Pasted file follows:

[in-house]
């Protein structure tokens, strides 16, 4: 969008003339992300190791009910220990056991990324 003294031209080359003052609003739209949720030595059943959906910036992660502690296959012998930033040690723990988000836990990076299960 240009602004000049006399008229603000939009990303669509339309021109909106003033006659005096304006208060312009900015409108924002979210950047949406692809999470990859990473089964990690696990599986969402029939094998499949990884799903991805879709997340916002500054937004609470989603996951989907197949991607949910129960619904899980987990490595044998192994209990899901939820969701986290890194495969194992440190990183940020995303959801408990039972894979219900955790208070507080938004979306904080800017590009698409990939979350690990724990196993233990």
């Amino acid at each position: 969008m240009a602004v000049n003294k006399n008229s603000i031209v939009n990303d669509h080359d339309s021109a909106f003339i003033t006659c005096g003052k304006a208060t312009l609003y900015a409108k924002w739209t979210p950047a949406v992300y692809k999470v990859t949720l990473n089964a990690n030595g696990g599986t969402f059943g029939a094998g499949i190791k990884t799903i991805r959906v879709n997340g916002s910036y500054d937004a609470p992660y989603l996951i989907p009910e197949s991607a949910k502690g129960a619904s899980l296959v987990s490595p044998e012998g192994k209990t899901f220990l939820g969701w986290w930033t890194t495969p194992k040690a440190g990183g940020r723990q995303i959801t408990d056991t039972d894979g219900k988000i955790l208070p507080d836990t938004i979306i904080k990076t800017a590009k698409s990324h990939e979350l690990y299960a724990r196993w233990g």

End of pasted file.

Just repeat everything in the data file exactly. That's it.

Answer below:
[in-house]
């Protein structure tokens, strides 16, 4: 969008003339992300190791009910220990056991990324 003294031209080359003052609003739209949720030595059943959906910036992660502690296959012998930033040690723990988000836990990076299960 240009602004000049006399008229603000939009990303669509339309021109909106003033006659005096304006208060312009900015409108924002979210950047949406692809999470990859990473089964990690696990599986969402029939094998499949990884799903991805879709997340916002500054937004609470989603996951989907197949991607949910129960619904899980987990490595044998192994209990899901939820969701986290890194495969194992440190990183940020995303959801408990039972894979219900955790208070507080938004979306904080800017590009698409990939979350690990724990196993233990």
């Amino acid at each position: 969008m240009a602004v000049n003294k006399n008229s603000i031209v939009n990303d669509h080359d339309s021109a909106f003339i003033t006659c005096g003052k304006a208060t312009l609003y900015a409108k924002w739209t979210p950047a949406v992300y692809k999470v990859t949720l990473n089964a990690n030595g696990g599986t969402f059943g029939a094998g499949i190791k990884t799903i991805r959906v879709n997340g916002s910036y500054d937004a609470p992660y989603l996951i989907p009910e197949s991607a949910k502690g129960a619904s899980l296959v987990s490595p044998e012998g192994k209990t899901f220990l939820g969701w986290w930033t890194t495969p194992k040690a440190g990183g940020r723990q995303i959801t408990d056991t039972d894979g219900k988000i955790l208070p507080d836990t938004i979306i904080k990076t800017a590009k698409s990324h990939e979350l690990y299960a724990r196993w233990g």